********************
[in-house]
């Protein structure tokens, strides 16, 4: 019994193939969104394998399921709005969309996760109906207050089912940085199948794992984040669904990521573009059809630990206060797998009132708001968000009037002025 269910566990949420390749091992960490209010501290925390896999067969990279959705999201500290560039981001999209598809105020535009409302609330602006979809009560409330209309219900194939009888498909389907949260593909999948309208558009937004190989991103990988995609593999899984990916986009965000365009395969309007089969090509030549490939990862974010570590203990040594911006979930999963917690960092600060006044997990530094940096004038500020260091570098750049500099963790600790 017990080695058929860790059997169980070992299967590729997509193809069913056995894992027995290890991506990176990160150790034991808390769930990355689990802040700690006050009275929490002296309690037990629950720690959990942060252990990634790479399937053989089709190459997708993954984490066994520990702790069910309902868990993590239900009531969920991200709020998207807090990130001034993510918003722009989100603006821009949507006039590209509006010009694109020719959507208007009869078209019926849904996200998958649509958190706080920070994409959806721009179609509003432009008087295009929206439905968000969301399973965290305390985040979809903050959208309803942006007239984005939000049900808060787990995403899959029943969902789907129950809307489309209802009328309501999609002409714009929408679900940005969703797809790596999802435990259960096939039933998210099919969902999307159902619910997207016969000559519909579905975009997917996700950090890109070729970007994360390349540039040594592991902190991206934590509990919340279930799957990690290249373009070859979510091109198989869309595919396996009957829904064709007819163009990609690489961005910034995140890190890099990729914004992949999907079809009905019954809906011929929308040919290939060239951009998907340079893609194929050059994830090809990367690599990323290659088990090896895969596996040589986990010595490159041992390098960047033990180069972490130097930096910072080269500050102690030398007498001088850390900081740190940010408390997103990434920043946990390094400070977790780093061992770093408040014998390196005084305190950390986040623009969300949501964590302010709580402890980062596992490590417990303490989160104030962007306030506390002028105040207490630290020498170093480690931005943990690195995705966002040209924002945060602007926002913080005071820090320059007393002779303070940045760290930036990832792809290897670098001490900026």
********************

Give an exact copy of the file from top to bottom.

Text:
[in-house]
């Protein structure tokens, strides 16, 4: 019994193939969104394998399921709005969309996760109906207050089912940085199948794992984040669904990521573009059809630990206060797998009132708001968000009037002025 269910566990949420390749091992960490209010501290925390896999067969990279959705999201500290560039981001999209598809105020535009409302609330602006979809009560409330209309219900194939009888498909389907949260593909999948309208558009937004190989991103990988995609593999899984990916986009965000365009395969309007089969090509030549490939990862974010570590203990040594911006979930999963917690960092600060006044997990530094940096004038500020260091570098750049500099963790600790 017990080695058929860790059997169980070992299967590729997509193809069913056995894992027995290890991506990176990160150790034991808390769930990355689990802040700690006050009275929490002296309690037990629950720690959990942060252990990634790479399937053989089709190459997708993954984490066994520990702790069910309902868990993590239900009531969920991200709020998207807090990130001034993510918003722009989100603006821009949507006039590209509006010009694109020719959507208007009869078209019926849904996200998958649509958190706080920070994409959806721009179609509003432009008087295009929206439905968000969301399973965290305390985040979809903050959208309803942006007239984005939000049900808060787990995403899959029943969902789907129950809307489309209802009328309501999609002409714009929408679900940005969703797809790596999802435990259960096939039933998210099919969902999307159902619910997207016969000559519909579905975009997917996700950090890109070729970007994360390349540039040594592991902190991206934590509990919340279930799957990690290249373009070859979510091109198989869309595919396996009957829904064709007819163009990609690489961005910034995140890190890099990729914004992949999907079809009905019954809906011929929308040919290939060239951009998907340079893609194929050059994830090809990367690599990323290659088990090896895969596996040589986990010595490159041992390098960047033990180069972490130097930096910072080269500050102690030398007498001088850390900081740190940010408390997103990434920043946990390094400070977790780093061992770093408040014998390196005084305190950390986040623009969300949501964590302010709580402890980062596992490590417990303490989160104030962007306030506390002028105040207490630290020498170093480690931005943990690195995705966002040209924002945060602007926002913080005071820090320059007393002779303070940045760290930036990832792809290897670098001490900026």